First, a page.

Migrant Workersmigrant_workers.jpg

After WW1 occurred, a big drop came in the market price of farm crops, which caused Great Plain famers to increase their productivity by using mechanization and the cultivation of more land. This increase in activity caused an increase in spending that most farmers did not expect, this caused many farmers to be financially overextended. The stock market crash in 1929 did nothing but hurt this already weak economic situation. Some farmers lost their farms to banks that owned the land. Other farmers were forced to give up their land, because they could not afford to keep it.
Farmers ended up having to find jobs that weren’t agriculturally based. Most farmers were not successful in finding work, due to a 30 percent unemployment rate. These farmers had to move west to find better jobs, mainly in California. So many people moved to California for hope of a better life, because the state’s mild climate allowed for a long growing season and a diversity of crops with staggered planting and harvesting cycles.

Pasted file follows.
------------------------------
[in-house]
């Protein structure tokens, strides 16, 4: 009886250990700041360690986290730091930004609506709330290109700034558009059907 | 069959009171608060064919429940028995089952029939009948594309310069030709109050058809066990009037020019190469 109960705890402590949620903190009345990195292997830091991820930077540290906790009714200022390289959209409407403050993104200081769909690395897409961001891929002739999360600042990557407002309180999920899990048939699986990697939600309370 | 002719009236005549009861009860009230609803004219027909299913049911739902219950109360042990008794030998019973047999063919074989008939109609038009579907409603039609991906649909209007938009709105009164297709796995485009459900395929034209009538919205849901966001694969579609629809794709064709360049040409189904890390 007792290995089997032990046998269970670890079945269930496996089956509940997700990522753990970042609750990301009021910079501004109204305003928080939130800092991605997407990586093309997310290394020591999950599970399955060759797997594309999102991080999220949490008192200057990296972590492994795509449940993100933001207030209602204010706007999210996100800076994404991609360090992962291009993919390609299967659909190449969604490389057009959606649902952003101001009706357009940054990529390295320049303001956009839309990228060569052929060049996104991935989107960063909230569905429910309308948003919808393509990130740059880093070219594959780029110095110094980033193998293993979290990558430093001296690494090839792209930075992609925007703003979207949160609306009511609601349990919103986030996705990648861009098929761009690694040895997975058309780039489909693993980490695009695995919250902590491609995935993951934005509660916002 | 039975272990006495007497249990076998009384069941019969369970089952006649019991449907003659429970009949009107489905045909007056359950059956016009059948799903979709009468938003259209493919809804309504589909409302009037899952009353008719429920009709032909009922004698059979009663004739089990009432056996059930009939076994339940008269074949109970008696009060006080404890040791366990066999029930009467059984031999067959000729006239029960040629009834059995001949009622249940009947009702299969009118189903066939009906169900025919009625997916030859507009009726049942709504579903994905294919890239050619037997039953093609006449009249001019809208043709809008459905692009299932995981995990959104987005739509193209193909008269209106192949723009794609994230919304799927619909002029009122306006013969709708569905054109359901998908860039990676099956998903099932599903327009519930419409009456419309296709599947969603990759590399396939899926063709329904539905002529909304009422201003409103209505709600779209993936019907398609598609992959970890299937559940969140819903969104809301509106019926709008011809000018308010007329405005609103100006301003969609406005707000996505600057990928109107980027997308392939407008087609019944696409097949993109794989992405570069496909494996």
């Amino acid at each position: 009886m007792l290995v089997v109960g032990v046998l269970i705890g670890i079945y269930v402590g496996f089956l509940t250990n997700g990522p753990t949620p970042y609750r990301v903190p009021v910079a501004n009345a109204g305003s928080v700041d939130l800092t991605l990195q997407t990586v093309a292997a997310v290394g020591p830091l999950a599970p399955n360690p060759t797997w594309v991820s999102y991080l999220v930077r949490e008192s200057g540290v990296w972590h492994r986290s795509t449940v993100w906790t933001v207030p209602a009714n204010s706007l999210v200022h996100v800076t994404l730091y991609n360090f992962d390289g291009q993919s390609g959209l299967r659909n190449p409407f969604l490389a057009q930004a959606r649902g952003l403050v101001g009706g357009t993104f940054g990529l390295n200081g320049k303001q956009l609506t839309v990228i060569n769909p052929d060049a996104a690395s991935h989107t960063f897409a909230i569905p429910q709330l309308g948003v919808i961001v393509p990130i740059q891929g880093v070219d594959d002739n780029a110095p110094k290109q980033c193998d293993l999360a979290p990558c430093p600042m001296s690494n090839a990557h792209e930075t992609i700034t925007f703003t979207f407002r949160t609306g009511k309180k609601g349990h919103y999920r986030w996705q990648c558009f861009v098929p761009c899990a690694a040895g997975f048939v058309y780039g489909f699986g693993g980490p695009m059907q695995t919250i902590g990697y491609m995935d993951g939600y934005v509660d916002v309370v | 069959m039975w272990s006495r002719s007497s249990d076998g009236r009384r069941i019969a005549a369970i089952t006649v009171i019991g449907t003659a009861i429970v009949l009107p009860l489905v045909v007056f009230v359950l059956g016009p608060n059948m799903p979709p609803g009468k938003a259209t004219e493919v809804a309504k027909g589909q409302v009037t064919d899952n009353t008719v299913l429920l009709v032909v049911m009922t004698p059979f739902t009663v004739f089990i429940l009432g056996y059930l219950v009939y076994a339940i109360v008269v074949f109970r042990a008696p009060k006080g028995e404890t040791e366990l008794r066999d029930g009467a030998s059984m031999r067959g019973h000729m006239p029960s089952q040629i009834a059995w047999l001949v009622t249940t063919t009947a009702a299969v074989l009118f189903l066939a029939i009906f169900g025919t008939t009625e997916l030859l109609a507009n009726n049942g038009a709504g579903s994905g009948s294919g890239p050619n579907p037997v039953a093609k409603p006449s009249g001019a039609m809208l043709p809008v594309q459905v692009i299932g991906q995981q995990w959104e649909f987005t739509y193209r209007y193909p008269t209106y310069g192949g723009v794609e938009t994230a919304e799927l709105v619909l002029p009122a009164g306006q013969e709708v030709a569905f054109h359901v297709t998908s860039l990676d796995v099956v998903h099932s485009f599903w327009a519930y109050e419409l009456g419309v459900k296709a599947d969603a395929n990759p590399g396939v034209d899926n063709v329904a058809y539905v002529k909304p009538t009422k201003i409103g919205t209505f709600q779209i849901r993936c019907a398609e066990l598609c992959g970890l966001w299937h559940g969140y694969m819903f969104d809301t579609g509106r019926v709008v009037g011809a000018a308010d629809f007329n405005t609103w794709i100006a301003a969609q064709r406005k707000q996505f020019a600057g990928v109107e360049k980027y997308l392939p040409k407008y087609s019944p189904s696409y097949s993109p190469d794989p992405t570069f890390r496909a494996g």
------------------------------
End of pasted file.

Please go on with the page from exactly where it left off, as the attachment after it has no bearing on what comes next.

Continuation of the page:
The Dust Bowl included many Great Plains states, but the most migrants came from Oklahoma (approximately 20%) and were generically referred to as “Okies”. Other primary states the Dust Bowl brought to California were: Texas, Arkansas, and Missouri. Most families had roots in the poor, rural south.

"Okie use' ta mean you was from Oklahoma. Now it means you're a dirty son-of-a-bitch. Okie means you're a scum. Don't mean nothing itself, it's the way they say it."
Works Cited

Fanslow, Robin A. "The Migrant Experience." 6 Apr. 1998. American Folklife Center. 5 Mar. 2009 <http://lcweb2.loc.gov/ammem/afctshtml/tsme.html>.

Walsh, John. "Migrant Workers." Suite101.com. 14 Feb. 2008. 8 Mar. 2009 <http://asianhistory.suite101.com/article.cfm/migrant_workers>.

"Desperation Road." Red River Historian. Library of Congress. 10 Mar. 2009 <http://images.google.com/imgres?imgurl=http://redriverhistorian.com/images/gr_dep_migrant_car_muskogee_lee.GIF&